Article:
17th May 2018

In English Law if a married couple wishes to divorce, the party applying for a divorce must show that the marriage has irretrievably broken down. If the couple has not been separated for two years or more, the Applicant needs to show fault on behalf of the other party, either in the form of bad behaviour or adultery (having an affair).

Mrs Tini Owens is a 66 year old lady who has applied for a divorce alleging bad behaviour by her husband, Hugh.   He has disputed the allegations. When her case first came before the Family Court, the Judge refused her a divorce as it was felt that the evidence she relied upon was not strong enough. She took her case to the Court of Appeal who were not prepared to change this decision. She has now gone to the highest Court in the land, the Supreme Court, who are hearing her further appeal.

By now Mr and Mrs Owens have lived separately for around three years. Objectively it seems that the marriage is clearly over. Surely Mr Owens accepts this, but he cannot accept the allegations made against him.

This couple are therefore in the unfortunate position of having to have their lives trawled over in public in Court proceedings, largely to confirm something which they already know, namely that their marriage is an empty shell and no doubt has been very unhappy for both of them for some time. Is there not a better way to deal with these very distressing situations?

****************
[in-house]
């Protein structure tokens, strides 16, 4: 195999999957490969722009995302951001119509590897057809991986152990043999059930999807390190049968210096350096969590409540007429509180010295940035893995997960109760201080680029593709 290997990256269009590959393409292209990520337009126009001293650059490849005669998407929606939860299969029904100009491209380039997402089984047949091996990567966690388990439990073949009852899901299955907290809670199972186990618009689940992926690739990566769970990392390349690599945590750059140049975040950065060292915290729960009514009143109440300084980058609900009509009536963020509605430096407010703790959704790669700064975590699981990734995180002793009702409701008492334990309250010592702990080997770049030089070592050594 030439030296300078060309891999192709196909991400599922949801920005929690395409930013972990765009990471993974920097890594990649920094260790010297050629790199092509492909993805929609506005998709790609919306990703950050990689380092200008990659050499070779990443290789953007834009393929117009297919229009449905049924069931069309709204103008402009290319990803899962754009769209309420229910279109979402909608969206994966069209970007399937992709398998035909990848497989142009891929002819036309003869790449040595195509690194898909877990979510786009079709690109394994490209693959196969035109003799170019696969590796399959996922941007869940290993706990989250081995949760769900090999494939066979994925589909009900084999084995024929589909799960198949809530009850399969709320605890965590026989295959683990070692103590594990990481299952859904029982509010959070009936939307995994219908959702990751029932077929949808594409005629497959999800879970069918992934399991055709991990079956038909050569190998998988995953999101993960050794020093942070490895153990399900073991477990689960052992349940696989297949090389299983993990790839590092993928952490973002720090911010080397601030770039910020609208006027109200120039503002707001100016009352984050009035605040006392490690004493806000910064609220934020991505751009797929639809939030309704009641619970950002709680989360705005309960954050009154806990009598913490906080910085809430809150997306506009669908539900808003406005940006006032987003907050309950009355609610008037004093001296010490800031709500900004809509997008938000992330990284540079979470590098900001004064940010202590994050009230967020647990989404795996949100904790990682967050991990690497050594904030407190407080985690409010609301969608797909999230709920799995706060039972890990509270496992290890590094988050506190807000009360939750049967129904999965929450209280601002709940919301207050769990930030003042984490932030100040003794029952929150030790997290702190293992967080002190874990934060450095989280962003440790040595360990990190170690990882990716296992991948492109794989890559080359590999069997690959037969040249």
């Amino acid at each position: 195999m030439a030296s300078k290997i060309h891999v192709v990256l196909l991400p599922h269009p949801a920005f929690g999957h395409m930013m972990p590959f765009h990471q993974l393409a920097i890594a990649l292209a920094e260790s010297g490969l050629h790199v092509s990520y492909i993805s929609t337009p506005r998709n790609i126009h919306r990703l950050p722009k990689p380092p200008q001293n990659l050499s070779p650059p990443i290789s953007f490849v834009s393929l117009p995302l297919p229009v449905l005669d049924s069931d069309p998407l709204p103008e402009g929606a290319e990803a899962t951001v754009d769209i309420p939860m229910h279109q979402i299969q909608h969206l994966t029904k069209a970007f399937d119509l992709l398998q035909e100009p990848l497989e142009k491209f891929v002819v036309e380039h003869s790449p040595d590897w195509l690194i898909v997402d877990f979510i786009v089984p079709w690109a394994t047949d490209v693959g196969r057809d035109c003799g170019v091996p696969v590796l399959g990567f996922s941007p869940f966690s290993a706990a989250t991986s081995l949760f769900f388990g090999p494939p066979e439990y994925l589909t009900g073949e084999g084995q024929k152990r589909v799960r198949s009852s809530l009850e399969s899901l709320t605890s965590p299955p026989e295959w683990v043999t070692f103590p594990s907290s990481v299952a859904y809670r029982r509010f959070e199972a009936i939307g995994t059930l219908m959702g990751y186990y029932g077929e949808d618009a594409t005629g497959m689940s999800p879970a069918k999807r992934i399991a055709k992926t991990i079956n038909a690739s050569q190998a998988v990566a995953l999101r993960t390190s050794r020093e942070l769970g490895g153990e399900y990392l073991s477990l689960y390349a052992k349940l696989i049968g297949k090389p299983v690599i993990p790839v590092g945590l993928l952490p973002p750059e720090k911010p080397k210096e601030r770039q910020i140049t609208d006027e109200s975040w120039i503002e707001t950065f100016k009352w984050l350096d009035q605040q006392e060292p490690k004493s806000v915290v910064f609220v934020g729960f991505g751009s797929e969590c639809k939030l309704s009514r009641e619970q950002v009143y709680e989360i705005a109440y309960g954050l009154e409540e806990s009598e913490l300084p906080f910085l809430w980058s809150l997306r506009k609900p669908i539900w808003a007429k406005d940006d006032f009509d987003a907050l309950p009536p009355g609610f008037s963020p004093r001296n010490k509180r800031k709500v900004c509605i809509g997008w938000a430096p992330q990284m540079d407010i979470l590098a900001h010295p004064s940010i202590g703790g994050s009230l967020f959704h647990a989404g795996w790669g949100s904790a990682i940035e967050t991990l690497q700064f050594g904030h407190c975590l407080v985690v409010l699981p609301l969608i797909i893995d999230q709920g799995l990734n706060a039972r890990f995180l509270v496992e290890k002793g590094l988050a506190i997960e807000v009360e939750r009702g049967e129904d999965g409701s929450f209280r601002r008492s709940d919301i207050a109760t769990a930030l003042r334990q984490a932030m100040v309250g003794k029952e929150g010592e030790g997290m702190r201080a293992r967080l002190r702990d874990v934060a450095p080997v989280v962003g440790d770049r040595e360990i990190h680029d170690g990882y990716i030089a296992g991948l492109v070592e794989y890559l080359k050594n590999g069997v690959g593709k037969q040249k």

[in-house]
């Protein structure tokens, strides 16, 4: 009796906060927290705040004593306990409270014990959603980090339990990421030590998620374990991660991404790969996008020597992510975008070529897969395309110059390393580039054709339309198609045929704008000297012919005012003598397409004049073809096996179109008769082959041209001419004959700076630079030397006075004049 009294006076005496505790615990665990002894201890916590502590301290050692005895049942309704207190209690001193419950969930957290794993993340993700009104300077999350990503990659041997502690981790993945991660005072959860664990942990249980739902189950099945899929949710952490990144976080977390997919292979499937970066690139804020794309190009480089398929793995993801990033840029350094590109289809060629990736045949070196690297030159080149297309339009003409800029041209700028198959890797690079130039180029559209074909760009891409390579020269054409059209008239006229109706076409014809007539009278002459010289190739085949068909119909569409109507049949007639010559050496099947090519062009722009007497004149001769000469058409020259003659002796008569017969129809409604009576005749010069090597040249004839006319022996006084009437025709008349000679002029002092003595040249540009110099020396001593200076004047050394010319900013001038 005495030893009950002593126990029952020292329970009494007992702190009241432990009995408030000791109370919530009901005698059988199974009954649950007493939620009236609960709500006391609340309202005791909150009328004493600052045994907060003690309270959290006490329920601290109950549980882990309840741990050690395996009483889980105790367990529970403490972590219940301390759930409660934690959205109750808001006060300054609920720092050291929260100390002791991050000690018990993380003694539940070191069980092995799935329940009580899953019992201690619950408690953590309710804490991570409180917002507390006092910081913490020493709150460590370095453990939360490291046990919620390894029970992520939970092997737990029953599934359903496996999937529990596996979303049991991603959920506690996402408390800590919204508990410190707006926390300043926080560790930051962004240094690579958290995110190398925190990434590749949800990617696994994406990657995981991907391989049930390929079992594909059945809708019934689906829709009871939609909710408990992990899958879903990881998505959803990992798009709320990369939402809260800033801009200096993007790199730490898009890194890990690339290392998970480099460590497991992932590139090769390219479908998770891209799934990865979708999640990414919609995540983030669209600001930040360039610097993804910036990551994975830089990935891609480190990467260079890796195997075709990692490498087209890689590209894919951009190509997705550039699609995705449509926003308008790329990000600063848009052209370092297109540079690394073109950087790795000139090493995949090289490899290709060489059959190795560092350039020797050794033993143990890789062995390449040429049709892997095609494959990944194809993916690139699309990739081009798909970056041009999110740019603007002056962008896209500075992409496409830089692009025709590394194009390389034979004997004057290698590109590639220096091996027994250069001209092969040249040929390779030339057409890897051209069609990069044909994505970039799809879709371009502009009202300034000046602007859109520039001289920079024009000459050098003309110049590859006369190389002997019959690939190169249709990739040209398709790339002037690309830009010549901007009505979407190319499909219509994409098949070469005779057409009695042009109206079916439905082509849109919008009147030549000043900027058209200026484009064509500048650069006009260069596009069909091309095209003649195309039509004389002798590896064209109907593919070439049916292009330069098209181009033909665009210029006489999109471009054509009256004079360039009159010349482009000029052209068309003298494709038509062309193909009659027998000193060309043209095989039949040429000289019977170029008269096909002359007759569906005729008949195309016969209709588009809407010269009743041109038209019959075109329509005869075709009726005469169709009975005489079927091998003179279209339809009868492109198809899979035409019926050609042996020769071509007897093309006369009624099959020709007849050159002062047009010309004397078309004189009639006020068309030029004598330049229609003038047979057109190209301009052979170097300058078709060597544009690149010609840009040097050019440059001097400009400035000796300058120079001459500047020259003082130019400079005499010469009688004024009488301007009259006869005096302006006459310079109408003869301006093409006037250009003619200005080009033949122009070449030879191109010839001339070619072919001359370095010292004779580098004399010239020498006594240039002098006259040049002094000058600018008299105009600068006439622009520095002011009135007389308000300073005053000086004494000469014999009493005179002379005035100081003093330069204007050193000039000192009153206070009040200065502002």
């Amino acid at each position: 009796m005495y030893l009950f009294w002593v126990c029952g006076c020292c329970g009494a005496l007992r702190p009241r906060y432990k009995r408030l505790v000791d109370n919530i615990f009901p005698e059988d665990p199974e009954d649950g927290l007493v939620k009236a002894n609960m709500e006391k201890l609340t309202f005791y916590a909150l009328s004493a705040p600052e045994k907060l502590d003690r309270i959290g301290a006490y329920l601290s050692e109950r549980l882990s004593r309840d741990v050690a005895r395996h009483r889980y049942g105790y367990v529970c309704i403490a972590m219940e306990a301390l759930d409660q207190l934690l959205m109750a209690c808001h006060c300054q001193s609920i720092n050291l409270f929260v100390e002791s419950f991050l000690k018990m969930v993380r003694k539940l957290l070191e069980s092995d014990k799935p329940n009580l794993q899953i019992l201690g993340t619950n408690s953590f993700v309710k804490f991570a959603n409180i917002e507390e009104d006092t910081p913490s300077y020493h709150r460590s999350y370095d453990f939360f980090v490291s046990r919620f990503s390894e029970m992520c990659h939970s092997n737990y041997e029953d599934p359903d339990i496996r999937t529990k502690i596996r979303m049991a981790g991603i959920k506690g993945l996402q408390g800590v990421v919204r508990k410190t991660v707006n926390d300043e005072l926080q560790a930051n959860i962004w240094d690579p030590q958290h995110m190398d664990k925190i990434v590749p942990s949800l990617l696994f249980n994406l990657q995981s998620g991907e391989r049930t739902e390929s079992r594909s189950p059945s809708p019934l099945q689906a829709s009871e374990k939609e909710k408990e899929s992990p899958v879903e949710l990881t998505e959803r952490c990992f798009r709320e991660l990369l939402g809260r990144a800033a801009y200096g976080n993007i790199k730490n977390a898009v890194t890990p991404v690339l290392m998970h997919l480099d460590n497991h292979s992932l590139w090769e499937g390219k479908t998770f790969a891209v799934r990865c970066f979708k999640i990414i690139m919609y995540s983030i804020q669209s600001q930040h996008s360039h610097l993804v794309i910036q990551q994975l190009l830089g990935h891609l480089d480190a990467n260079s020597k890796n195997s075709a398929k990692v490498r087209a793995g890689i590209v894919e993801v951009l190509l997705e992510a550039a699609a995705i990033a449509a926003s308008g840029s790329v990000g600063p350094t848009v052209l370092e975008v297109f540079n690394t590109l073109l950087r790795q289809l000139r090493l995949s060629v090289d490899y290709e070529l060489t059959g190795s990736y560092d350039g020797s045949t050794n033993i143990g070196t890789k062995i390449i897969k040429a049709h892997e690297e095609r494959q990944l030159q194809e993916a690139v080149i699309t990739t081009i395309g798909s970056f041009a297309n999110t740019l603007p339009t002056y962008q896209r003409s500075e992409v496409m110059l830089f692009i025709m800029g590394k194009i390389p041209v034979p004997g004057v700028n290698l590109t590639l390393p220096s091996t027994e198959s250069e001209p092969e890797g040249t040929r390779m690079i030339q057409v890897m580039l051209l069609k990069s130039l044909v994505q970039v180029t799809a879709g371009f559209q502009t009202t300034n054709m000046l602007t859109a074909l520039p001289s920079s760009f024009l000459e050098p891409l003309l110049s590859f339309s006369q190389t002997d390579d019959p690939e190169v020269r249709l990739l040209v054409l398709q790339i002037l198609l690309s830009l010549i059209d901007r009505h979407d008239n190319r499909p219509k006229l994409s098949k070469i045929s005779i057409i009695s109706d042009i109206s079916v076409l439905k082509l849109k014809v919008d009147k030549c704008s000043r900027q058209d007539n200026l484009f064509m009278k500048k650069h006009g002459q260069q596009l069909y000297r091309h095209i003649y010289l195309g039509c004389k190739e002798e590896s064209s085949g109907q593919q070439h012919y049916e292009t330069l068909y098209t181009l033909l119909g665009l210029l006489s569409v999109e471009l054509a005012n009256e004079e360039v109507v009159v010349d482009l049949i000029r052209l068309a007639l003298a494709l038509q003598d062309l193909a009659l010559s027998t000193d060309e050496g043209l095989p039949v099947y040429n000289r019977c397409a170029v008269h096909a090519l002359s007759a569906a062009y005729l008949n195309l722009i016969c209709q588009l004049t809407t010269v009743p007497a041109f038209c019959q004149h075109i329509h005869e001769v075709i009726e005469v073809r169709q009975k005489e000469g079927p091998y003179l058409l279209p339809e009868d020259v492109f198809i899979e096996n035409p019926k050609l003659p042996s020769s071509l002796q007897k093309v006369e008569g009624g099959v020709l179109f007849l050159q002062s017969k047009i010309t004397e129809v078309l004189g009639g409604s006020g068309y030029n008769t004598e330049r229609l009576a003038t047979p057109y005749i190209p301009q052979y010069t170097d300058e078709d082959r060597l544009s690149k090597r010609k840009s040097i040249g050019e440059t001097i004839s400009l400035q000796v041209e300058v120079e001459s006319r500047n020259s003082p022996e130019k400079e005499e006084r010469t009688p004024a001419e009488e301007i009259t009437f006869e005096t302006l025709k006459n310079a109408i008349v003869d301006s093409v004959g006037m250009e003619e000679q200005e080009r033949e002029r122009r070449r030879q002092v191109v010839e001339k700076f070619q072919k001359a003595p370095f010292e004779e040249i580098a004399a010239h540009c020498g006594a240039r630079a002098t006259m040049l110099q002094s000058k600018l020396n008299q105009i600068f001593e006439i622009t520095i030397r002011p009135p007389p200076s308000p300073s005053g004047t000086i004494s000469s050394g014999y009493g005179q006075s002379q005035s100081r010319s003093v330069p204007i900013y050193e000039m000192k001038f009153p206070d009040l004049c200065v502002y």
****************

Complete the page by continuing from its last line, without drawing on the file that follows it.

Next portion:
The majority of legal professionals feel that the time has now come to institute ‘no fault divorce’. Where parties make allegations of misbehaviour against each other, this can often have a serious knock on effect in other issues arising from the separation, namely financial arrangements and the arrangements for children. This usually makes a difficult situation far worse.

If couples wish to avoid blaming each other, then they have to wait for at least two years before they can present their application for a divorce. This does nothing to assist the parties in trying to reach agreement on the arrangements following their separation.

The Family Team at Ben Hoare Bell believe that in dealing with separations, a constructive and conciliatory approach should be adopted. The parties and their children need to live with the arrangements, sometimes for many years after the separation. Everything should be done to avoid confrontation and blame. We support the idea of ‘no fault divorce’ and hope that when the Supreme Court gives its Judgment in Mrs Owens’ case, that the Judges agree that a fault based system of divorce has no place in modern society.

If you are in the unfortunate position of your marriage having come to an end, our family team is here to help you and can be contacted via any of our offices.

Blog by Mark Harrison, Partner and Head of the Family Department